But no one else from outside of MA came.  I understand, it's hard to coordinate something like that if you have children or a job.  But we lost a child.  We weren't having a party.  We were grieving the death of our first baby.  Maybe I'm selfish or self-centered, but I really expected at least the family members immediately related to us to drop what they were doing and fly in for the weekend or the day.  I would understand if children and spouses needed to stay home, but we really thought they'd be there.  

And the friends.  Again, there were the unexpected visitors who popped in to pay their tribute.  Our "Tax Man" came.  He couldn't bear to look at the casket to see little Connor's face, but he came in, signed the book, and left.  He didn't even come to talk to us, but knowing he took the time to come meant the world.  And Johnny's best friend's brother's wife (yes, that distant) came for a minute, too.  She didn't look at the casket either, but she gave us a hug, told us how sorry she was, and left.

But there were those friends I thought I could count on who weren't there.  The ones who, days before the funeral, said "I'll be there whatever you need,  just let me know."  One friend told me she couldn't come because she was studying for a test.  Others had other excuses.  They all hurt.  Again, it wasn't a party.  We were mourning the loss of our baby.

I think it all hurts because I really think that, had the situation been reversed, Johnny and I would have been like Johnny's cousin J and her husband.  We would have dropped everything, even if only for the day.  

So, I still find myself angry at certain people.  Some have tried to make amends and, while it will never erase the pain completely, it does help.  Others refuse to realize that they hurt us.  I'm supposed to brush it off that they didn't come to my baby's funeral because they had to study, they had plans to see another friend, or their baby a few states away kept them there.  

Like the pain of losing Connor, I doubt the anger will ever truly be erased.  I really have learned who my friends are.  I've learned who I can count on when it really matters.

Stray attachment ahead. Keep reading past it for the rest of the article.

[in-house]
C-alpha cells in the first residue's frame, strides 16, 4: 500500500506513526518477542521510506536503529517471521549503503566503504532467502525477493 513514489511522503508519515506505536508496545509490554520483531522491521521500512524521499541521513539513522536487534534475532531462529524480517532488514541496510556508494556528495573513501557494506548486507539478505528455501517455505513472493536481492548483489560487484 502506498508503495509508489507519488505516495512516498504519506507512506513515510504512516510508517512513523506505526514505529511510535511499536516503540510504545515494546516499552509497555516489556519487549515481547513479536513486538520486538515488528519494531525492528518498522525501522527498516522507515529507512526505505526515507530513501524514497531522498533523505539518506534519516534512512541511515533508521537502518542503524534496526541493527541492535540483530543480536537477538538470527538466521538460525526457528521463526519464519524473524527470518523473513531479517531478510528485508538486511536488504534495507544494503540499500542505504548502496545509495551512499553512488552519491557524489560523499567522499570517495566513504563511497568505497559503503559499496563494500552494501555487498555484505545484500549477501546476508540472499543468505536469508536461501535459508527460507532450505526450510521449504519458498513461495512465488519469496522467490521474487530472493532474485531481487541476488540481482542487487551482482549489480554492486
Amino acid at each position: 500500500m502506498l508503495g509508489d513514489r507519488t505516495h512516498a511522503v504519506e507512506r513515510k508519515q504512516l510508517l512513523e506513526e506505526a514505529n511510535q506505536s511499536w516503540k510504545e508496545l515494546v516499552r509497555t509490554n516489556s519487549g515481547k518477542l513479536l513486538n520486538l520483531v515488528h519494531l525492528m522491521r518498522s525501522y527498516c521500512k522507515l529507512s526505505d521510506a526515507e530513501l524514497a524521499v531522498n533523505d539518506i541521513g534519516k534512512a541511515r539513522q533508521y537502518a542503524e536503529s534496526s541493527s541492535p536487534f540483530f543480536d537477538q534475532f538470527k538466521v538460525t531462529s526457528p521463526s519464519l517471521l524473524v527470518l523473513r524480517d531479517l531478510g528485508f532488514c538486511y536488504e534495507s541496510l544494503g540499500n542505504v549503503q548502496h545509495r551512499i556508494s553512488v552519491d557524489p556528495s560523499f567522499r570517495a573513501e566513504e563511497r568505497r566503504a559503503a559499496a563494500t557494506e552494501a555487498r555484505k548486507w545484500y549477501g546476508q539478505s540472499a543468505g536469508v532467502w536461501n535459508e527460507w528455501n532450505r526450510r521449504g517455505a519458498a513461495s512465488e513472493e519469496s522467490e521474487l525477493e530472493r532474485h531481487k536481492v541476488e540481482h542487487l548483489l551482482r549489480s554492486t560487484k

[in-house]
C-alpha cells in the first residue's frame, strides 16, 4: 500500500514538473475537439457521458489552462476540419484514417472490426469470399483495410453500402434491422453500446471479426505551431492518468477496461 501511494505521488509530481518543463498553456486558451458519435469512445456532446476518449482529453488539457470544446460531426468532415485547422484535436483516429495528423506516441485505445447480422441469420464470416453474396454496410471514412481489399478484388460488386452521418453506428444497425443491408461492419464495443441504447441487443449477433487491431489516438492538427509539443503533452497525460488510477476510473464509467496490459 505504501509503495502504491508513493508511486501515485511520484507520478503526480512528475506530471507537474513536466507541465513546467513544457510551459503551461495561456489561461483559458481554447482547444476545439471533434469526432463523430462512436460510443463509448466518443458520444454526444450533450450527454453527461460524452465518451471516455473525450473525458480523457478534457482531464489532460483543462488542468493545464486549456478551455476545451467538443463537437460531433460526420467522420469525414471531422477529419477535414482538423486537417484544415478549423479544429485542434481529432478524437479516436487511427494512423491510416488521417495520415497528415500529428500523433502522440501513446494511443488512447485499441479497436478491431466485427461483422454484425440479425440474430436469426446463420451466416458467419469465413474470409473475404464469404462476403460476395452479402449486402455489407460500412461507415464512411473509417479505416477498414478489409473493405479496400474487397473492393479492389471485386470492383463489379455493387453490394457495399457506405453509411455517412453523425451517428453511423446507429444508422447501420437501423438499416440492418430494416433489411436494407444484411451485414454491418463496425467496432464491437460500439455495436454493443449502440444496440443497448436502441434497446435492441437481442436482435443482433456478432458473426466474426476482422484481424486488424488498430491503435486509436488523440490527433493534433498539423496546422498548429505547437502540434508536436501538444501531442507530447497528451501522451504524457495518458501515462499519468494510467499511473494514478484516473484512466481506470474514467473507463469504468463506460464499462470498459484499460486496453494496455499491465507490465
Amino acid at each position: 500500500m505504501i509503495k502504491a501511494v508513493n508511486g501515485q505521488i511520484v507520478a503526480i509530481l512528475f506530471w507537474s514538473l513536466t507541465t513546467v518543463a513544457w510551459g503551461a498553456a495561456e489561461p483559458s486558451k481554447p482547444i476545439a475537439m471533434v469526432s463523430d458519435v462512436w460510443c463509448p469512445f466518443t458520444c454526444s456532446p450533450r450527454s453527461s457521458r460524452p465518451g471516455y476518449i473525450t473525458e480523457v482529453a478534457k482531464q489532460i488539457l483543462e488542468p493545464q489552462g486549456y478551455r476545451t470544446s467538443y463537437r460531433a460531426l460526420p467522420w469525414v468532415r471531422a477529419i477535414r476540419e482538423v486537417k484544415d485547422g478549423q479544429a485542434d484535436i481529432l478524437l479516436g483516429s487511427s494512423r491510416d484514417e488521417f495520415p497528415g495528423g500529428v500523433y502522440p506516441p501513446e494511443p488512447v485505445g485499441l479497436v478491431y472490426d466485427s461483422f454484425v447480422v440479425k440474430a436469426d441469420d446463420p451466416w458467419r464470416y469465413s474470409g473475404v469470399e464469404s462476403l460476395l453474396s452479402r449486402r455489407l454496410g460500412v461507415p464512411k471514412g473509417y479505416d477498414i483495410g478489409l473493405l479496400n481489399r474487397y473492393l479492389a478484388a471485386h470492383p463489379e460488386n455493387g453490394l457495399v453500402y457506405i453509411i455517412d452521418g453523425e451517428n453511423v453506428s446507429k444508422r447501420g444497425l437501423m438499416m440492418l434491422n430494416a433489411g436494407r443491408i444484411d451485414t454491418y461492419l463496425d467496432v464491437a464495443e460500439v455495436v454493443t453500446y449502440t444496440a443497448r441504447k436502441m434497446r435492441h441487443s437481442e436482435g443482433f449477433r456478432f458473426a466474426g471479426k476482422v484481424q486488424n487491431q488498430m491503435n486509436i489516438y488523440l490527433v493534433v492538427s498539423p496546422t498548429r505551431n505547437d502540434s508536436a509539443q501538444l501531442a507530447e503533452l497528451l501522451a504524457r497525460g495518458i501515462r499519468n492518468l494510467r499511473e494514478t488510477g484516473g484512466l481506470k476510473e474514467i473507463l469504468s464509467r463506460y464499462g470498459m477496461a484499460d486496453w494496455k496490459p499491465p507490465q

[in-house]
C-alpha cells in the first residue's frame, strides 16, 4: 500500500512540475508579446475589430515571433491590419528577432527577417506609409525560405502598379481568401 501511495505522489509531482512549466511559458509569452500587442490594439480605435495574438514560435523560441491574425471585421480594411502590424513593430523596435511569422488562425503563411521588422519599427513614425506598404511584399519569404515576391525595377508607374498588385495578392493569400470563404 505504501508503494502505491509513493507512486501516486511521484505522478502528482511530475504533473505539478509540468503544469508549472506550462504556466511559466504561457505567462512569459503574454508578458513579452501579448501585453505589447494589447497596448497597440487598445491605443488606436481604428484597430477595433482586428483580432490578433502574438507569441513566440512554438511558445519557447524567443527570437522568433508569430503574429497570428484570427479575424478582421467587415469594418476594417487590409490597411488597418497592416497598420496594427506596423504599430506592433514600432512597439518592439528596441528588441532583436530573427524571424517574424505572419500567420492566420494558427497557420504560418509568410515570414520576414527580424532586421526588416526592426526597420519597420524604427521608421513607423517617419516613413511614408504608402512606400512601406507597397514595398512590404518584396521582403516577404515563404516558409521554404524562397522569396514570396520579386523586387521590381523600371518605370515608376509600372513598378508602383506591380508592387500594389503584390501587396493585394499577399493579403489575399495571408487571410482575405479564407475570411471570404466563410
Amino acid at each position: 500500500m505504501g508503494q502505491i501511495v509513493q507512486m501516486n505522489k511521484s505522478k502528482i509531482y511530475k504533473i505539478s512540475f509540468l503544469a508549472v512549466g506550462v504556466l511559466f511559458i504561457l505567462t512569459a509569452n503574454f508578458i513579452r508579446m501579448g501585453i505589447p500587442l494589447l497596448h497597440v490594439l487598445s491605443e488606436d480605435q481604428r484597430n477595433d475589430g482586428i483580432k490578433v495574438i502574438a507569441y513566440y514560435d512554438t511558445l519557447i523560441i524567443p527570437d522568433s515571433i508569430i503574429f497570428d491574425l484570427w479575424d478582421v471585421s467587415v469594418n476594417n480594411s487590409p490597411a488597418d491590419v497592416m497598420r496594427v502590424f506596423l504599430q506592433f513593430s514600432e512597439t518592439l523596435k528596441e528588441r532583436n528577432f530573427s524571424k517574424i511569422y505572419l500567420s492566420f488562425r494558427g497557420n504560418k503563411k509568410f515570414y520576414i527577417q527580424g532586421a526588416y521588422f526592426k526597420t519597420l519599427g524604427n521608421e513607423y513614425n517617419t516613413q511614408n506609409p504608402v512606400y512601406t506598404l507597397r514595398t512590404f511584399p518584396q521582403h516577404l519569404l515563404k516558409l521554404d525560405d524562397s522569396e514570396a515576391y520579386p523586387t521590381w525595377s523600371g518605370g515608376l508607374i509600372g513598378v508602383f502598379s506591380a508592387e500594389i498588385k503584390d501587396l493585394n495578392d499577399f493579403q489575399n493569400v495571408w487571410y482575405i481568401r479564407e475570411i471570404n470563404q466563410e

Thursday, November 19, 2009


I decided to start this blog as a place to safe my thoughts, sadness, and perpetual musings about losing and missing Connor. I'm tired of feeling like I'm whining on my Adventures in Life blog, so I decided to safe the sadder thoughts on here.

I guess I'll start at the beginning if you're new to these parts.

In December of 2006 my husband and I decided to try to start a family. We knew I'd have issues getting pregnant, but our naivety made us think that we would be pregnant by September of 2007. We figured a little time, a little time... we were in.

Things didn't work that way. We tried on our own until September 2007 and then began receiving help at a local Fertility Clinic. Cycles started in January of 2008. February 2008 yielded a chemical pregnancy and a small glimmer of help. Failures of Timed Intercourse and Clomid/IUI followed until October of 2008 when two wonderful lines appeared on the test. Our happiness was short lived when a repeat Beta showed that my levels were not increasing as they should. On November 1, 2008 I miscarried our first child.

After a small break, we continued with Injectable IUI's, received more failures and then, after a heightened response in January 2009, our IUI was converted to an IVF. 8 eggs were retrieved, 6 were mature, 3 fertilized, and 2 cleaved. On January 27th, 2009 2 beautiful embryos were transfered. On February 7th the beautiful double lines appeared again and on March 3rd two beautiful beating hearts appeared on the ultrasound machine.